“Pedaling Revolution”

I first met Joe outside a John Prine concert at Oaks Park.  I was standing in back next to my bike as he came over to talk bikes. The usual stuff, tires, seats, routes.  He told me he was a bike writer as well as a bike rider, and I soon came to realize I had read and admired many of his stories. I have met up with him many times since, and have a few of his books, as well as a signed copy of “Metal Cowboy”.  He is a writer with great sense of energy, humor and what it means to him to ride a bike. I am interested to hear his stories of their family bike ride across Canada. “Mud, Sweat and Gears: One Family’s Rowdy Adventure Across Canada on Seven Wheel”, that should be published this summer.
Today, he reviews another bicycling book.

Nonfiction review: “Pedaling Revolution”
Posted On OregonLive by Joe Kurmaskie, Special to The Oregonian March 13, 2009 13:46PM

Ten years ago, if an established reporter had devoted an entire book to the bicycle as political statement and tool for making cities more livable, publishers would have greeted it with folded arms and awkward silence.  What a difference an oil war, Wall Street excess, $4-a-gallon gas and a global recession make. But calling “Pedaling Revolution: How Cyclists Are Changing American Cities,” by Jeff Mapes, The Oregonian’s senior political reporter, a happy accident of timing shortchanges it.

To date, “Pedaling Revolution” is easily the best book-length examination of cycling culture and its connection to big-picture issues. It could do for bicycling what “Fast Food Nation” and “The Omnivore’s Dilemma” did to put food choices on people’s radar, and what “The Long Emergency” has done to educate people about peak oil.  n less-assured hands, “Pedaling Revolution” could have been a wreck, devolving into a passionate rant short on facts, or turned into a lifeless manual for wonks, devoid of personal stories that circle back to larger issues. Either would have lost Mapes’ intended audience: middle-class commuters living in an urban setting, unaware or misinformed about the nature and growing importance of this two-wheeled revolution.

Though Mapes lives, works and commutes by bicycle in America’s most cycling-friendly city, he doesn’t fall into the trap of making “Pedaling Revolution” all about Portland. While some sections feature local programs and innovations, alongside interviews with some of the city’s influential and colorful characters, Mapes also puts readers on the streets of San Francisco, sends them down Dutch cycletracks in Amsterdam, races into traffic and conflict around Manhattan, and pedals through Davis, Calif., a former cow town turned student-centered biketopia. It’s all in the service of showing how and why bicycles should be considered as a serious transportation option.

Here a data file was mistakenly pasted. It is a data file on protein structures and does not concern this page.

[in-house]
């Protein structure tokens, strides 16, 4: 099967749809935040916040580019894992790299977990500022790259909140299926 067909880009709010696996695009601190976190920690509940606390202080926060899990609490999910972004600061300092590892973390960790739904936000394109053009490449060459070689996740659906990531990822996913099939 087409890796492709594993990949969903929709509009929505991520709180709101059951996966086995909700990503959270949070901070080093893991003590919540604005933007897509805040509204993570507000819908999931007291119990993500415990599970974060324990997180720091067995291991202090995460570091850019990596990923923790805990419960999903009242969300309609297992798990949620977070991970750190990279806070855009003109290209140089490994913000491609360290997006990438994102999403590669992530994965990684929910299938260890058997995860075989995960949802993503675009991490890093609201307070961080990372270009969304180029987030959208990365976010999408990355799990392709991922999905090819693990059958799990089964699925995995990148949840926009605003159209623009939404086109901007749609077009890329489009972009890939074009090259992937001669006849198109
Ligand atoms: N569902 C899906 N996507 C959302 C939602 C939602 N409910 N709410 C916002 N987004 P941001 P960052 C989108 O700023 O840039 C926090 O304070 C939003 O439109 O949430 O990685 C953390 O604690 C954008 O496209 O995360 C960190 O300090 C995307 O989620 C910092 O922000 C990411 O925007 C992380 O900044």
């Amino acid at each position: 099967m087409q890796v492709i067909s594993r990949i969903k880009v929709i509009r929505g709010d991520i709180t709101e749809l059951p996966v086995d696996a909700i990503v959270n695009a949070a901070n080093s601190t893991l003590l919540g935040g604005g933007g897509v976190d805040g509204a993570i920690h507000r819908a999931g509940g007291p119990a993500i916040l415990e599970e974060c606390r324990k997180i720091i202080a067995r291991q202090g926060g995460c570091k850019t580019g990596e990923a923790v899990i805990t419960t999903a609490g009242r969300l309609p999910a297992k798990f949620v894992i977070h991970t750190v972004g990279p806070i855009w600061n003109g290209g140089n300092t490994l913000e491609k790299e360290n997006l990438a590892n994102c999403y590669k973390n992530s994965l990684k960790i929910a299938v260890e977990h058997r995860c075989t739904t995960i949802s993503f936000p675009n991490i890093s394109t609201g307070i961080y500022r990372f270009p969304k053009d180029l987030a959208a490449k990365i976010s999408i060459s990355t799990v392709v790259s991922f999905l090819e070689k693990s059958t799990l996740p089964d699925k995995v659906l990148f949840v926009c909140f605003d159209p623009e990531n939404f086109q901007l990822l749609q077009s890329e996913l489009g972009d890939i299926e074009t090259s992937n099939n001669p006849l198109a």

Mapes’ opening shot, which makes an impassioned and logical case for the bike, is followed by a brief, in places humorous, history of the bicycle. Readers learn how and why the bike has yo-yoed in popularity, its role in creating the roads that motor vehicles took over and expanded, and the opposing views of how much pavement or path the bicycle deserves today. The book tracks successful projects around the globe, perceptions and realities associated with bike safety, battles for the streets during the 2004 Republican National Convention, how the bike is winning over the health industry, and why getting kids back on bikes could be a game-changer.

Hardcore advocates will even learn a thing or two. Mapes points out, “If everyone cycled for an hour and reduced their driving by an equivalent distance, the U.S. would cut gas consumption by 38 percent.” The point being that greenhouse emissions would drop below the Kyoto Treaty protocol without doing anything else.  One of the strongest arguments Mapes offers for giving this revolution serious consideration is not environmental, moral, medical or even economical. Many of his interviewees find themselves riding for myriad reasons, but they keep doing it, or take it back up, for the joy of it. As one of Mapes’ fellow bike commuters tells skeptics, “It’s like being able to golf to work.”

Riding a bike feels enough like play that it gains its own recruits. That those same people have built their love into meaningful numbers on the streets, and into a political movement that’s transforming communities, that their simple lifestyle choices are one part of the solution to deep-rooted health, environmental and social challenges, is the anatomy of a lasting revolution.

Jeff Mapes, Oregon State University Press
$19.95 paperback, 288 pages

Video of a reading by Mapes: Here

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